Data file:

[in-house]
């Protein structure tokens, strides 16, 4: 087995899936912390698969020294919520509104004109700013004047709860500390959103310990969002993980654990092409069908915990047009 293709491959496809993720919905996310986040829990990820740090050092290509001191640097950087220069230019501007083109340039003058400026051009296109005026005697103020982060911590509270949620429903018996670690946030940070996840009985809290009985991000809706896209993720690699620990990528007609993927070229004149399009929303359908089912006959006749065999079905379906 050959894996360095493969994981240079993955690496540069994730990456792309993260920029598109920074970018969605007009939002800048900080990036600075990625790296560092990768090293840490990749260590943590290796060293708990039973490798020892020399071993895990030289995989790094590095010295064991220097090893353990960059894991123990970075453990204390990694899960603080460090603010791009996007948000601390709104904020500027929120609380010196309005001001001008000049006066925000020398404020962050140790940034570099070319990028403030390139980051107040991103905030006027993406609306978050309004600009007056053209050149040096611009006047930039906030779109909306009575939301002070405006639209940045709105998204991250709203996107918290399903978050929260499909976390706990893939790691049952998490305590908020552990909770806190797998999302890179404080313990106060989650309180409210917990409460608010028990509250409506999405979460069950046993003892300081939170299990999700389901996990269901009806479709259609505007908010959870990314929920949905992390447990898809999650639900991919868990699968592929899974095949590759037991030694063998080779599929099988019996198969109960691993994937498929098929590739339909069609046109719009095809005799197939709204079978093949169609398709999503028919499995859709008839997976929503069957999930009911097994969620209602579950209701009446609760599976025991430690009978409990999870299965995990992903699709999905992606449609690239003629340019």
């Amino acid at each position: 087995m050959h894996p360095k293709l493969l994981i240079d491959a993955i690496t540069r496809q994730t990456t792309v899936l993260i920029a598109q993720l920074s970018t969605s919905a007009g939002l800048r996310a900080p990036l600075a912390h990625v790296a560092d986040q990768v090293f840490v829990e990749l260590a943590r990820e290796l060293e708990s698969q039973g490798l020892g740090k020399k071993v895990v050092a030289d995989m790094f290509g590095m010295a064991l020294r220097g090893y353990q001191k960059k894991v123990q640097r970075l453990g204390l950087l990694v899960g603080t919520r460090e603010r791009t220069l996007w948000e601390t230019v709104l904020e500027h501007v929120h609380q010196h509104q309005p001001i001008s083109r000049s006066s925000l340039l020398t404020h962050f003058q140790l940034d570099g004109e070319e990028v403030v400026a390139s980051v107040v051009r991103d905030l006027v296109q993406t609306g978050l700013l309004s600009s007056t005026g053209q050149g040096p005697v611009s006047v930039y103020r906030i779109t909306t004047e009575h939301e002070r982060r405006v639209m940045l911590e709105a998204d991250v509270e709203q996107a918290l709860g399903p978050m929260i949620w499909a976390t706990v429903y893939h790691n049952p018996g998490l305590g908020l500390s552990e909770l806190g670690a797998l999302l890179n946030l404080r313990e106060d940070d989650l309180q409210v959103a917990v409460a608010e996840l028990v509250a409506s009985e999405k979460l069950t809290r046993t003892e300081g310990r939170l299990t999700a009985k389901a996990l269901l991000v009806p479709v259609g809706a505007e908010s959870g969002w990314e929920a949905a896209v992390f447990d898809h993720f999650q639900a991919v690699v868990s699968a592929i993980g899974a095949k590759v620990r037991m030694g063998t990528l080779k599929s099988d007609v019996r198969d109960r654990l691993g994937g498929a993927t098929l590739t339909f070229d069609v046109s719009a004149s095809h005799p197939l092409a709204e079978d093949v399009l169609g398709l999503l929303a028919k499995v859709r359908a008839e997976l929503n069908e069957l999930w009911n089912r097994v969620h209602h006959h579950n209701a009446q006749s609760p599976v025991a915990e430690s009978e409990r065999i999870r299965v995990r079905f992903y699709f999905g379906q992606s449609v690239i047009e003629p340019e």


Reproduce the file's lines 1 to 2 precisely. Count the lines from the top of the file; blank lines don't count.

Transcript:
[in-house]
């Protein structure tokens, strides 16, 4: 087995899936912390698969020294919520509104004109700013004047709860500390959103310990969002993980654990092409069908915990047009 293709491959496809993720919905996310986040829990990820740090050092290509001191640097950087220069230019501007083109340039003058400026051009296109005026005697103020982060911590509270949620429903018996670690946030940070996840009985809290009985991000809706896209993720690699620990990528007609993927070229004149399009929303359908089912006959006749065999079905379906 050959894996360095493969994981240079993955690496540069994730990456792309993260920029598109920074970018969605007009939002800048900080990036600075990625790296560092990768090293840490990749260590943590290796060293708990039973490798020892020399071993895990030289995989790094590095010295064991220097090893353990960059894991123990970075453990204390990694899960603080460090603010791009996007948000601390709104904020500027929120609380010196309005001001001008000049006066925000020398404020962050140790940034570099070319990028403030390139980051107040991103905030006027993406609306978050309004600009007056053209050149040096611009006047930039906030779109909306009575939301002070405006639209940045709105998204991250709203996107918290399903978050929260499909976390706990893939790691049952998490305590908020552990909770806190797998999302890179404080313990106060989650309180409210917990409460608010028990509250409506999405979460069950046993003892300081939170299990999700389901996990269901009806479709259609505007908010959870990314929920949905992390447990898809999650639900991919868990699968592929899974095949590759037991030694063998080779599929099988019996198969109960691993994937498929098929590739339909069609046109719009095809005799197939709204079978093949169609398709999503028919499995859709008839997976929503069957999930009911097994969620209602579950209701009446609760599976025991430690009978409990999870299965995990992903699709999905992606449609690239003629340019």